Subjectively, the process for the patient invariably begins with an ordeal. The drink itself is somewhat unpleasant tasting. Within the first hour it produces physical reactions such as agitation, alternating hot and cold sweats, nausea, dizziness and vomiting. There may be quite wild and vivid hallucinations. It can be acutely uncomfortable and unsettling, even for experienced voyagers, but one passes through these stages and gains insights, heals from within, and usually emerges with a deep appreciation for what has happened.
We have a friend who is a veteran of the Sun Dance ceremony in the Lakota tradition of the plains Sioux. Although he is Mohawk, he married into a Lakota teospaye and adopted his wife’s traditions. The Sun Dance is a very grueling ritual and he is not a young man any more. His hair is gray like ours. He has much scar tissue on his chest where, after days of dancing, the eagle claws suspending him on leather thongs from a pole — the tree of life — tore loose and ripped through his skin. We can only imagine what it must have been like with the foreknowledge of that ripping open of his chest in a prior year to sit and have his chest pierced again, deeply, and the thongs lovingly attached once more.
There are rituals in both the Catholic and Islamic traditions involving atonement by self-flagellation. On the Day of Ashura some Shi’a whip themselves with metal chains and spikes in the Zanjeer Zani ritual of mourning for Hussein. In the Hindu pilgrimage of Sabari Malai, a journey of 40 miles over blazing hot ground must be made barefoot and the majority of those walking get blisters and cuts on their feet and knee and ankle sprains. The same for many of the Guadalupeños who walk, run or crawl long distances across Mexico each December to show their devotion to the Virgin of Guadalupe.
In an interesting essay on the SubBondage Net, author Chris M. links these sado-erotic rituals to our human psycho-physiology. “Over the eons,” he writes, “our nervous systems evolved, at least in part, to rescue us from bad situations. Upon injury, the nervous system jabs the brain with a message guaranteed to grab attention. Pain. It jolts the human beast into immediate action — a roaring scream, sudden spasmodic motion, fight or flight — all good things if, lets say, a saber tooth tiger takes an experimental bite of your posterior. Here’s why it matters to us: To keep pain from crushing your ability to react, the brain floods the body with pain fighting natural opiates, hormones, enzymes, and adrenaline. And as any well-seasoned bottom knows, this response produces all sorts of fun. Feelings of excitement, arousal, clarity, even out of body or dream states. In short, the body’s natural response to injury can be harnessed to create intense and mysterious sensations. When framed and emphasized by rites and rituals these natural responses would naturally be ascribed to supernatural powers.”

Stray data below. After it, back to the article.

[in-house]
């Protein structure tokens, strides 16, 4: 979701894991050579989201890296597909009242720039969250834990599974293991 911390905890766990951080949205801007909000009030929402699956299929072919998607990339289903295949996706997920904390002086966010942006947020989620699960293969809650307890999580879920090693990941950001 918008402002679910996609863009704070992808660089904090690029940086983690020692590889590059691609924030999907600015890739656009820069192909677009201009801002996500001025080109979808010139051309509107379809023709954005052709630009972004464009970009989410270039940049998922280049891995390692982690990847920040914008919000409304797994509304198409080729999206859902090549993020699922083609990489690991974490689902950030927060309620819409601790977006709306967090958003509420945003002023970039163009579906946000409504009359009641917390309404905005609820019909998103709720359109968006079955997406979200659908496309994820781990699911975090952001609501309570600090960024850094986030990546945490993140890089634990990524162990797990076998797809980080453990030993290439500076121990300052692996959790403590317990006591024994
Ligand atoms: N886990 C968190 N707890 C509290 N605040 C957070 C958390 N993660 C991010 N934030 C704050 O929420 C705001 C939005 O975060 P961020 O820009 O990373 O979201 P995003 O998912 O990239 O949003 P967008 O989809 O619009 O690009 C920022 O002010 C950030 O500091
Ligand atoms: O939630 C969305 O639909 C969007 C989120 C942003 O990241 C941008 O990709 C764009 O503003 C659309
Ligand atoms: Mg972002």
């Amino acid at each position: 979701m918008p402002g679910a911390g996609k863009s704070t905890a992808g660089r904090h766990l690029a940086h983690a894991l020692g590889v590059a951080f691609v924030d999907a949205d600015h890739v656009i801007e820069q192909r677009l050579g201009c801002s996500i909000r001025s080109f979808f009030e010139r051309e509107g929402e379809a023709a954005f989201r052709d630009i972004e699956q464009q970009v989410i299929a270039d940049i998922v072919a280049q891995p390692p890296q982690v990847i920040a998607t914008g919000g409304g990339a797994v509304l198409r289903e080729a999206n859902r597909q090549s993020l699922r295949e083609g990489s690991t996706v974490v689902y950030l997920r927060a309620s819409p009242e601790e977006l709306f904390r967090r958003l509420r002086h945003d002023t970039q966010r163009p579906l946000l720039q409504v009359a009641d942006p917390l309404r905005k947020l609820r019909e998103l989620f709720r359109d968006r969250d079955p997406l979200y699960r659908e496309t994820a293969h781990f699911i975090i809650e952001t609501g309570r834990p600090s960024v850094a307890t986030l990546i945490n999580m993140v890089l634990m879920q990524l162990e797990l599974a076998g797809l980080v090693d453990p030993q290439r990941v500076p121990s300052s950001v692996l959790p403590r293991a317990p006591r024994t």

Brown rice diets, giving up pleasures for Lent, asceticism, hermitage, celibacy, hair shirts, fasting, and vows of silence and/or poverty have much in common with marathons, extreme sports, martial arts, the Whirling Dervishes, the Aboriginal walkabout, hard labor, boot camp, fraternal pledge hazing and body building. The common theme is ordeal. You can sometimes reach a mountain summit by auto-road, chair-lift, gondola or cog railway, but even with the great views of distant peaks and valleys, it is not the same experience and exhilaration, or the sense of self-reward that follows a long, exhausting hike or rope-work over difficult terrain.
So each time we resolve to “never again” punish ourselves with such sacrifice, pain, fatigue and sweat, we wipe all that resolution away in the instant that we reach our goal, when we have our moment of light and love and ecstatic remembrance that this is what life is all about. This is what we are here for. As José Pepe Mujia reminded us, whatever we do should promote human happiness, love, human relations, relationships between parents and children and friends.
Perhaps the pain and disappointment of Rio+20 and all the other conferences that promised so much and delivered so little are mere ordeal, the prelude to the ultimate awakening. We can only hope so, because from within the moment of the ordeal, all we ever have to go on is faith and perseverance.